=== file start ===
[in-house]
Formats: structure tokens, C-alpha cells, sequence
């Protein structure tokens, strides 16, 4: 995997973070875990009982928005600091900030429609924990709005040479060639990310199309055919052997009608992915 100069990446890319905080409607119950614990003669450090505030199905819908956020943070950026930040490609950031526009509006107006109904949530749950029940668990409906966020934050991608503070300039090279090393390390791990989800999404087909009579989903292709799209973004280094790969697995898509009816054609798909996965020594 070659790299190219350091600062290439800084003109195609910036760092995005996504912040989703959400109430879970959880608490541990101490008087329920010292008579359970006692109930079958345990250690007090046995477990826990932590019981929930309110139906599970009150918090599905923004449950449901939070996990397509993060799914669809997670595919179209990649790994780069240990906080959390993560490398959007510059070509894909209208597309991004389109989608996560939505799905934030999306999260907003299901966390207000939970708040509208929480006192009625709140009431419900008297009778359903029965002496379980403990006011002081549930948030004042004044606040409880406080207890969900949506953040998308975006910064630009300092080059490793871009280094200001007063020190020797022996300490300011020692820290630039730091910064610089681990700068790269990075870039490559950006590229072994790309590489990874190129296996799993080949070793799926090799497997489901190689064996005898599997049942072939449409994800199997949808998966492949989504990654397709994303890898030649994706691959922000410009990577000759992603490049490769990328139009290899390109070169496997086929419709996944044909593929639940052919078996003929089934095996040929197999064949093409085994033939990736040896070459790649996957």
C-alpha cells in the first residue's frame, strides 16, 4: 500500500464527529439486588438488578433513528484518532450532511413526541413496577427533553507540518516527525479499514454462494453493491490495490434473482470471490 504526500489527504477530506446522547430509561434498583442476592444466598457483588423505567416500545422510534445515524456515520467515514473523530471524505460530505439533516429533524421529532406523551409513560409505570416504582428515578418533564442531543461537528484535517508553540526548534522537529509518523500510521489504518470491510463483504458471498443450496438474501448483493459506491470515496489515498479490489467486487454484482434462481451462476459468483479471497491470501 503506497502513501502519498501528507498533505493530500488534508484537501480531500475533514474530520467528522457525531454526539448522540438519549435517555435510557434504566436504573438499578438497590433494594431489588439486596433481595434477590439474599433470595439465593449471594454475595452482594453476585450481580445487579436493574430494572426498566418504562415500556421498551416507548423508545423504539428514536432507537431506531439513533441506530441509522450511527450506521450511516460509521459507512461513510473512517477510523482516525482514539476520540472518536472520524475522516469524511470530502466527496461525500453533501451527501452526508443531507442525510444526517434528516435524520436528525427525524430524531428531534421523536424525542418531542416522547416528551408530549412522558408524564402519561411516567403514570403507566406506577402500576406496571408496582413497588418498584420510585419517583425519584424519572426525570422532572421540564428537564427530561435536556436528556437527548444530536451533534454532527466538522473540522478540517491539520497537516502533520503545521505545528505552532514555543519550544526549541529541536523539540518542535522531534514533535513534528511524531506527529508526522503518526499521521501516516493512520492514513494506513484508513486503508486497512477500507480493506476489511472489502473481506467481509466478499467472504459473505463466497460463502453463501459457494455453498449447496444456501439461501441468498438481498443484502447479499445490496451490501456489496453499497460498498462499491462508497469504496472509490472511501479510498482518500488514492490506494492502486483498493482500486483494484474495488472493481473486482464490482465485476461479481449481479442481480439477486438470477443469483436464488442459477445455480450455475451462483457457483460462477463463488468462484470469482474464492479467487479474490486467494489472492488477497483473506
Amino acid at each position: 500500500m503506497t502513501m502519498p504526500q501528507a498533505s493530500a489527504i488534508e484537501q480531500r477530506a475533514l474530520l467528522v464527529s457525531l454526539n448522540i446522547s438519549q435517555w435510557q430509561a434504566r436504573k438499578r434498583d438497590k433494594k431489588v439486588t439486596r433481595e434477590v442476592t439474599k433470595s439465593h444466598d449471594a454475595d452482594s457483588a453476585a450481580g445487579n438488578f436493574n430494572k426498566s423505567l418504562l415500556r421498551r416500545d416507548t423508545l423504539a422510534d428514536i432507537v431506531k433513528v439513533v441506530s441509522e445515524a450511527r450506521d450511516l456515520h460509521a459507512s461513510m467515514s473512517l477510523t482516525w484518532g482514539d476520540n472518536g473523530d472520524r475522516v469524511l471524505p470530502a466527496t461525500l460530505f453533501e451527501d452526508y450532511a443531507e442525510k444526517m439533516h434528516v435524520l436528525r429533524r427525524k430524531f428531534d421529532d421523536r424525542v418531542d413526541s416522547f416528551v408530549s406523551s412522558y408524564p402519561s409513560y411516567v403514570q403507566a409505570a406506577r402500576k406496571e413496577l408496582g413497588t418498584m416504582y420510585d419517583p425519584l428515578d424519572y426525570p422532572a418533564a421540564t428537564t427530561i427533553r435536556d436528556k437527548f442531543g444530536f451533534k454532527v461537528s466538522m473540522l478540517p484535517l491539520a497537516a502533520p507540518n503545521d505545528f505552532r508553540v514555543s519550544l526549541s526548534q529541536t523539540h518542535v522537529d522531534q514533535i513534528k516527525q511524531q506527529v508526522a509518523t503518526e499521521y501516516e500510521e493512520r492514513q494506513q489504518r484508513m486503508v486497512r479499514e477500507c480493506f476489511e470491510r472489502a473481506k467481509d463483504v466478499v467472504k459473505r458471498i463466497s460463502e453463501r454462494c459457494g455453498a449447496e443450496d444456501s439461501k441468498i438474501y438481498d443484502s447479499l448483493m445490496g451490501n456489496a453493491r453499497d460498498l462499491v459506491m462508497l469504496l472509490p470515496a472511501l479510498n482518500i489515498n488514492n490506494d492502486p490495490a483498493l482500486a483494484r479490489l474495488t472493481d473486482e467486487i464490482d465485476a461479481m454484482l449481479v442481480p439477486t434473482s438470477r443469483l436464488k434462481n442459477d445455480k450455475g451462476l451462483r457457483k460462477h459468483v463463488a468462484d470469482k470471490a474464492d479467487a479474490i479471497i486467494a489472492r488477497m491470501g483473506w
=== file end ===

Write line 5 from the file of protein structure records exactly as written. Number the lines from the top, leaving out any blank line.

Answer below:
Amino acid at each position: 500500500m503506497t502513501m502519498p504526500q501528507a498533505s493530500a489527504i488534508e484537501q480531500r477530506a475533514l474530520l467528522v464527529s457525531l454526539n448522540i446522547s438519549q435517555w435510557q430509561a434504566r436504573k438499578r434498583d438497590k433494594k431489588v439486588t439486596r433481595e434477590v442476592t439474599k433470595s439465593h444466598d449471594a454475595d452482594s457483588a453476585a450481580g445487579n438488578f436493574n430494572k426498566s423505567l418504562l415500556r421498551r416500545d416507548t423508545l423504539a422510534d428514536i432507537v431506531k433513528v439513533v441506530s441509522e445515524a450511527r450506521d450511516l456515520h460509521a459507512s461513510m467515514s473512517l477510523t482516525w484518532g482514539d476520540n472518536g473523530d472520524r475522516v469524511l471524505p470530502a466527496t461525500l460530505f453533501e451527501d452526508y450532511a443531507e442525510k444526517m439533516h434528516v435524520l436528525r429533524r427525524k430524531f428531534d421529532d421523536r424525542v418531542d413526541s416522547f416528551v408530549s406523551s412522558y408524564p402519561s409513560y411516567v403514570q403507566a409505570a406506577r402500576k406496571e413496577l408496582g413497588t418498584m416504582y420510585d419517583p425519584l428515578d424519572y426525570p422532572a418533564a421540564t428537564t427530561i427533553r435536556d436528556k437527548f442531543g444530536f451533534k454532527v461537528s466538522m473540522l478540517p484535517l491539520a497537516a502533520p507540518n503545521d505545528f505552532r508553540v514555543s519550544l526549541s526548534q529541536t523539540h518542535v522537529d522531534q514533535i513534528k516527525q511524531q506527529v508526522a509518523t503518526e499521521y501516516e500510521e493512520r492514513q494506513q489504518r484508513m486503508v486497512r479499514e477500507c480493506f476489511e470491510r472489502a473481506k467481509d463483504v466478499v467472504k459473505r458471498i463466497s460463502e453463501r454462494c459457494g455453498a449447496e443450496d444456501s439461501k441468498i438474501y438481498d443484502s447479499l448483493m445490496g451490501n456489496a453493491r453499497d460498498l462499491v459506491m462508497l469504496l472509490p470515496a472511501l479510498n482518500i489515498n488514492n490506494d492502486p490495490a483498493l482500486a483494484r479490489l474495488t472493481d473486482e467486487i464490482d465485476a461479481m454484482l449481479v442481480p439477486t434473482s438470477r443469483l436464488k434462481n442459477d445455480k450455475g451462476l451462483r457457483k460462477h459468483v463463488a468462484d470469482k470471490a474464492d479467487a479474490i479471497i486467494a489472492r488477497m491470501g483473506w